As the nation has collectively celebrated and mourned the landmark events of the past 80 years, Music and the Spoken Word has endured as the world’s longest continuously running network broadcast. The program’s longevity is a tribute to its heartfelt messages and the desire of an increasingly global audience to find refuge in its weekly messages.
In the 1930s, when work was the only thing more scarce than food, families briefly shook off the shadows of the Depression by gathering around their radios and listening to a weekly musical program “from the crossroads of the West.”
As bombs dropped and soldiers fell in the clutches of World War II a decade later, parents and children sat in living rooms as the deep, tranquil voice of Richard L. Evans and the peaceful hymns of the Mormon Tabernacle Choir comforted their wearied souls.
Later, while the miracle of television unfolded, the same program remained a broadcast companion to the achievements and tragedies of America and the world. On the same Sunday in 1969 that Neil Armstrong catapulted mankind into a race of moon explorers, the Tabernacle on Temple Square resonated with angelic praises from Salt Lake City.
Music and the Spoken Word was broadcast the week when John F. Kennedy was shot, when American soldiers entered Vietnam, when the Challenger exploded, when the Twin Towers were destroyed and every week in between. The program has stood as a pillar of comfort and strength during times when the nation mourned collectively. Yet it has a universal appeal that millions of listeners over three-quarters of a century say speaks to them personally.
The program of beautiful music and short, inspirational messages first aired on July 15, 1929, from the Salt Lake Tabernacle. On that summer day, a local radio crew ran a wire from their control room to an amplifier where the Choir was singing — more than a block away. With the station’s sole microphone suspended from the Tabernacle ceiling, 19-year-old Ted Kimball stood atop a ladder and announced each song. Kimball — the son of the Tabernacle organist — stayed perched in place for the duration of the entire program because the mike was “live.”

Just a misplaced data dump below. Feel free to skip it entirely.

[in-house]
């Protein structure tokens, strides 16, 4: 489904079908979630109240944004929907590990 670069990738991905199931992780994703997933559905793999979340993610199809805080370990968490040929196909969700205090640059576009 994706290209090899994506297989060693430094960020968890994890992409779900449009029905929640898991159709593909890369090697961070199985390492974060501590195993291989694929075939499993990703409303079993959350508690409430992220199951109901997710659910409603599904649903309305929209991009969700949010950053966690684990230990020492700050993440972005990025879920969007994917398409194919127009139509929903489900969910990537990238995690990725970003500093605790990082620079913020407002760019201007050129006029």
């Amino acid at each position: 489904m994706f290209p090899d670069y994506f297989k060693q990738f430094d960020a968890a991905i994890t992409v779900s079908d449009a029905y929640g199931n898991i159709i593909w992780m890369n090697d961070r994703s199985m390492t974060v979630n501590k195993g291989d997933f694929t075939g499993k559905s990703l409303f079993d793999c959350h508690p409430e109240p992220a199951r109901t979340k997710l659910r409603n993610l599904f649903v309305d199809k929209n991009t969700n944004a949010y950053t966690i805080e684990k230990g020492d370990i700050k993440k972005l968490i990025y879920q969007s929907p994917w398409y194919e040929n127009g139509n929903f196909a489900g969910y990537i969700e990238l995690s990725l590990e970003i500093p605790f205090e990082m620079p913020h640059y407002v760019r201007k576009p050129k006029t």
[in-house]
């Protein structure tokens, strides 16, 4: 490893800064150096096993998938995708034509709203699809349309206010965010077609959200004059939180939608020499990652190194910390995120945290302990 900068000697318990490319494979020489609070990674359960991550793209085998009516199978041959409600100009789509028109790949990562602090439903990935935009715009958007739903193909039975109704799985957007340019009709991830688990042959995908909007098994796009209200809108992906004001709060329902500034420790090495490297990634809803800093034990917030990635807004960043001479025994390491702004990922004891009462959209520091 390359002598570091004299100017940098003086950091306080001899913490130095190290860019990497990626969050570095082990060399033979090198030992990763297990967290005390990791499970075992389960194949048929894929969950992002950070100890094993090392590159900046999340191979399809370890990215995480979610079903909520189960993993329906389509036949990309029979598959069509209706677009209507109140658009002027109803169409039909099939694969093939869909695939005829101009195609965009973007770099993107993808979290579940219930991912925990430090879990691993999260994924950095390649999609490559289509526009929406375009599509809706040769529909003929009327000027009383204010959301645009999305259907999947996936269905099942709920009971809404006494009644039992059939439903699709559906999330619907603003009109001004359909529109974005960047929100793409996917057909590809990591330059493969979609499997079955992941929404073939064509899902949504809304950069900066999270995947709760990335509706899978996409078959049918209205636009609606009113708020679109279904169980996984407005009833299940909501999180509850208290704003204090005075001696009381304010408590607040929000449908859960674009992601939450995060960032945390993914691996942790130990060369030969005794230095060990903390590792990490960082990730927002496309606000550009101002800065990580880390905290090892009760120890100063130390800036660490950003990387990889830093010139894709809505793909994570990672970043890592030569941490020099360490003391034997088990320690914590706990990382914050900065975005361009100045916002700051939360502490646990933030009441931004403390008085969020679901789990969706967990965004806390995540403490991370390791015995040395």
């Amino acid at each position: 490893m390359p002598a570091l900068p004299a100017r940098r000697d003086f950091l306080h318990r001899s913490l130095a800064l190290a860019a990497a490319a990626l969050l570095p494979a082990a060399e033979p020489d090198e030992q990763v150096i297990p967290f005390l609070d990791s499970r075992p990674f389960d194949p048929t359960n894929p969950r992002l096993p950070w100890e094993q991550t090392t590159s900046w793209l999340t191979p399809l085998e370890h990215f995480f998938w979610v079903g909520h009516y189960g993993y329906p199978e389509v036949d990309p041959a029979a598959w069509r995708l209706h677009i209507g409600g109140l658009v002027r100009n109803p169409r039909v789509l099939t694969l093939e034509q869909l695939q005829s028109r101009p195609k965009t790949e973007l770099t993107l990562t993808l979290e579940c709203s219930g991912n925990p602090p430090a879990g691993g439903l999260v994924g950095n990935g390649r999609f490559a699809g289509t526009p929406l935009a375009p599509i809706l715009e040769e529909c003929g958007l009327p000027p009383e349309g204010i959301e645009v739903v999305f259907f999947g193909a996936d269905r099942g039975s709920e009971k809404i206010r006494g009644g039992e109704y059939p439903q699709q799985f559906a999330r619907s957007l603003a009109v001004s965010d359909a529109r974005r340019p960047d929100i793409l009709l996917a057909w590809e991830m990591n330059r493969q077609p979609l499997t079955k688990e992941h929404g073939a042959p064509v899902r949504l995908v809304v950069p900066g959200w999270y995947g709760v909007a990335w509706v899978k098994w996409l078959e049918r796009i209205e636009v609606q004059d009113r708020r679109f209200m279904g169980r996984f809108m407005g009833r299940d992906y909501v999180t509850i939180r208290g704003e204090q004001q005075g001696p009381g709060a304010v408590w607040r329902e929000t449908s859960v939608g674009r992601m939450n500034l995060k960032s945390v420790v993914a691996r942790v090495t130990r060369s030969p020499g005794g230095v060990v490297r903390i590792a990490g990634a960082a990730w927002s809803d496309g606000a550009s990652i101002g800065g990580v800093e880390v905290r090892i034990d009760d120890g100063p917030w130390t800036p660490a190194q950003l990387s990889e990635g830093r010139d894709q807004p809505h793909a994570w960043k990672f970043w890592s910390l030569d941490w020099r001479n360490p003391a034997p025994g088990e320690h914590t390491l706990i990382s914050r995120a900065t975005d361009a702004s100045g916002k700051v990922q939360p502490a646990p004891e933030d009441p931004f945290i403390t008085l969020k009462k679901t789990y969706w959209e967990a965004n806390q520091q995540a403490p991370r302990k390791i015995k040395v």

Eleven months later, 24-year-old Richard L. Evans became the first regular program narrator. He was one reason the program never missed a week as he continued announcing for the next 41 years (1930—1971). Evans soon began to associate song titles with inspirational thoughts. He spoke from his life experience and crafted two- to three-minute “sermonettes” on uplifting topics including gratitude, happiness, duty and love.
Evans left an indelible legacy on the program recognized and appreciated today by individuals from all walks of life. Listeners continue to write letters expressing thanks and admiration for the program’s first announcer.
Since Evans, only two other men have filled the duties of program announcer: J. Spencer Kinard (1972–1990) and Lloyd D. Newell (1990–present).
The Choir’s conductors select the music for the program, and several writers, including Lloyd Newell, contribute the spoken word portion.
The Program Today
Today Music and the Spoken Word is produced by Bonneville Communications and is broadcast by more than 2,000 radio, television and cable stations worldwide. Each station donates the airtime, worth millions of dollars annually, as a public service. The 360 members of the Choir donate their services each week, continuing a tradition of volunteerism that has lifted hearts for three-quarters of a century. Together, they contribute to the welcome reprieve that the program offers listeners of all ages and circumstances.
For more information, go to www.musicandthespokenword.com